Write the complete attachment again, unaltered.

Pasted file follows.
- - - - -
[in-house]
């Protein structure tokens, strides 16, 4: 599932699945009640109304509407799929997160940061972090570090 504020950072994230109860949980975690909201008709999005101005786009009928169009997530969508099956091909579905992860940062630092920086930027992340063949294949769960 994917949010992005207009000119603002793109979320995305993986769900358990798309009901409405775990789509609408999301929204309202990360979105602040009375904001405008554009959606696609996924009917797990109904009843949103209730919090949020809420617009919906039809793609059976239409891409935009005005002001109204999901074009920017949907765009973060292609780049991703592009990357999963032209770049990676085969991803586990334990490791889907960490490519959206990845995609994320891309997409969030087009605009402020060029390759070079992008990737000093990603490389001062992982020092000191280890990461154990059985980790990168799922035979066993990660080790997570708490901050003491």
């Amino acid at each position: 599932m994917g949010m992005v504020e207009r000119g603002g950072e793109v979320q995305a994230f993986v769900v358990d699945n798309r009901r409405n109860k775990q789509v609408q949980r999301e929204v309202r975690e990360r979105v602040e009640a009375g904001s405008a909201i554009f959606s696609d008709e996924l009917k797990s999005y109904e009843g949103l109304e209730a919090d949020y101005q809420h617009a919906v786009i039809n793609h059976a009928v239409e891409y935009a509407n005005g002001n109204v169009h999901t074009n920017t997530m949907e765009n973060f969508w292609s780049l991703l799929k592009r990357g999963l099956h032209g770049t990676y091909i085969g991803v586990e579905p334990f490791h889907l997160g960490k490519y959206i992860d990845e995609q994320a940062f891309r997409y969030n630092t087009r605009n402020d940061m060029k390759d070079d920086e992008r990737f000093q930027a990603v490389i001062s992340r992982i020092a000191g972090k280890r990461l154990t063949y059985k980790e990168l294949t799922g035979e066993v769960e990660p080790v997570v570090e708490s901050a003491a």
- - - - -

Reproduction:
[in-house]
């Protein structure tokens, strides 16, 4: 599932699945009640109304509407799929997160940061972090570090 504020950072994230109860949980975690909201008709999005101005786009009928169009997530969508099956091909579905992860940062630092920086930027992340063949294949769960 994917949010992005207009000119603002793109979320995305993986769900358990798309009901409405775990789509609408999301929204309202990360979105602040009375904001405008554009959606696609996924009917797990109904009843949103209730919090949020809420617009919906039809793609059976239409891409935009005005002001109204999901074009920017949907765009973060292609780049991703592009990357999963032209770049990676085969991803586990334990490791889907960490490519959206990845995609994320891309997409969030087009605009402020060029390759070079992008990737000093990603490389001062992982020092000191280890990461154990059985980790990168799922035979066993990660080790997570708490901050003491």
């Amino acid at each position: 599932m994917g949010m992005v504020e207009r000119g603002g950072e793109v979320q995305a994230f993986v769900v358990d699945n798309r009901r409405n109860k775990q789509v609408q949980r999301e929204v309202r975690e990360r979105v602040e009640a009375g904001s405008a909201i554009f959606s696609d008709e996924l009917k797990s999005y109904e009843g949103l109304e209730a919090d949020y101005q809420h617009a919906v786009i039809n793609h059976a009928v239409e891409y935009a509407n005005g002001n109204v169009h999901t074009n920017t997530m949907e765009n973060f969508w292609s780049l991703l799929k592009r990357g999963l099956h032209g770049t990676y091909i085969g991803v586990e579905p334990f490791h889907l997160g960490k490519y959206i992860d990845e995609q994320a940062f891309r997409y969030n630092t087009r605009n402020d940061m060029k390759d070079d920086e992008r990737f000093q930027a990603v490389i001062s992340r992982i020092a000191g972090k280890r990461l154990t063949y059985k980790e990168l294949t799922g035979e066993v769960e990660p080790v997570v570090e708490s901050a003491a």